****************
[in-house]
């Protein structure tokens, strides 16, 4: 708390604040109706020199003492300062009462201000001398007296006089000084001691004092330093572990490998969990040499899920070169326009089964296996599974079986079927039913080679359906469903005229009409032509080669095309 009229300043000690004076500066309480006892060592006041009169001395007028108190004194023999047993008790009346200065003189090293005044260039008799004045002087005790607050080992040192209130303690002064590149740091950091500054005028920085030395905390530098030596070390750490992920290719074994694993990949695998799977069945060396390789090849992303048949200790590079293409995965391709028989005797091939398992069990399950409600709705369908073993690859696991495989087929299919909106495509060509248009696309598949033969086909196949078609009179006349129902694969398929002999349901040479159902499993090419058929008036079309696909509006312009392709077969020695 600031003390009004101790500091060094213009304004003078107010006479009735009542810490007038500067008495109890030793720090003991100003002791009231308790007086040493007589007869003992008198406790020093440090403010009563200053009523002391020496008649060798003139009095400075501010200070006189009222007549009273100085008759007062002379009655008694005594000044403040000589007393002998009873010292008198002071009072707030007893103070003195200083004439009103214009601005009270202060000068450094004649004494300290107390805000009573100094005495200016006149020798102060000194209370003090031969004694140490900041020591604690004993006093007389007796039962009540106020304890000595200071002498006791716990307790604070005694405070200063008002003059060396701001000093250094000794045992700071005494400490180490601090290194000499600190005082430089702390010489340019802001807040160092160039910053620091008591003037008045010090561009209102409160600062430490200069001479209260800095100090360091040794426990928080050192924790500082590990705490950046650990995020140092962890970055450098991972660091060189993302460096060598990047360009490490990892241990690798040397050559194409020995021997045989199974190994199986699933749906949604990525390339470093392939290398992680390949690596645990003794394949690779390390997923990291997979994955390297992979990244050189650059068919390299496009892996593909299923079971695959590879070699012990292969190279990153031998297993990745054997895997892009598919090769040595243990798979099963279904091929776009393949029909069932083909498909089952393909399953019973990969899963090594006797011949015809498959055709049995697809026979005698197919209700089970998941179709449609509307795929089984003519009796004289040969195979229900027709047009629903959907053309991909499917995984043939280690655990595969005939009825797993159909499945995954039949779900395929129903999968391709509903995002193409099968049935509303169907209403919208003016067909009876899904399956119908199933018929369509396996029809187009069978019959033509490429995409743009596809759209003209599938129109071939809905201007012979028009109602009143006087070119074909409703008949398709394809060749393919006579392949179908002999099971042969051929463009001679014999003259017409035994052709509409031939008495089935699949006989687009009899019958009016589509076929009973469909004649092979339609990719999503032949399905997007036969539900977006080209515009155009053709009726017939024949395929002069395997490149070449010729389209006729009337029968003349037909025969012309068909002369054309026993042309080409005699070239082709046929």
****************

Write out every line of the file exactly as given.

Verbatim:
[in-house]
């Protein structure tokens, strides 16, 4: 708390604040109706020199003492300062009462201000001398007296006089000084001691004092330093572990490998969990040499899920070169326009089964296996599974079986079927039913080679359906469903005229009409032509080669095309 009229300043000690004076500066309480006892060592006041009169001395007028108190004194023999047993008790009346200065003189090293005044260039008799004045002087005790607050080992040192209130303690002064590149740091950091500054005028920085030395905390530098030596070390750490992920290719074994694993990949695998799977069945060396390789090849992303048949200790590079293409995965391709028989005797091939398992069990399950409600709705369908073993690859696991495989087929299919909106495509060509248009696309598949033969086909196949078609009179006349129902694969398929002999349901040479159902499993090419058929008036079309696909509006312009392709077969020695 600031003390009004101790500091060094213009304004003078107010006479009735009542810490007038500067008495109890030793720090003991100003002791009231308790007086040493007589007869003992008198406790020093440090403010009563200053009523002391020496008649060798003139009095400075501010200070006189009222007549009273100085008759007062002379009655008694005594000044403040000589007393002998009873010292008198002071009072707030007893103070003195200083004439009103214009601005009270202060000068450094004649004494300290107390805000009573100094005495200016006149020798102060000194209370003090031969004694140490900041020591604690004993006093007389007796039962009540106020304890000595200071002498006791716990307790604070005694405070200063008002003059060396701001000093250094000794045992700071005494400490180490601090290194000499600190005082430089702390010489340019802001807040160092160039910053620091008591003037008045010090561009209102409160600062430490200069001479209260800095100090360091040794426990928080050192924790500082590990705490950046650990995020140092962890970055450098991972660091060189993302460096060598990047360009490490990892241990690798040397050559194409020995021997045989199974190994199986699933749906949604990525390339470093392939290398992680390949690596645990003794394949690779390390997923990291997979994955390297992979990244050189650059068919390299496009892996593909299923079971695959590879070699012990292969190279990153031998297993990745054997895997892009598919090769040595243990798979099963279904091929776009393949029909069932083909498909089952393909399953019973990969899963090594006797011949015809498959055709049995697809026979005698197919209700089970998941179709449609509307795929089984003519009796004289040969195979229900027709047009629903959907053309991909499917995984043939280690655990595969005939009825797993159909499945995954039949779900395929129903999968391709509903995002193409099968049935509303169907209403919208003016067909009876899904399956119908199933018929369509396996029809187009069978019959033509490429995409743009596809759209003209599938129109071939809905201007012979028009109602009143006087070119074909409703008949398709394809060749393919006579392949179908002999099971042969051929463009001679014999003259017409035994052709509409031939008495089935699949006989687009009899019958009016589509076929009973469909004649092979339609990719999503032949399905997007036969539900977006080209515009155009053709009726017939024949395929002069395997490149070449010729389209006729009337029968003349037909025969012309068909002369054309026993042309080409005699070239082709046929």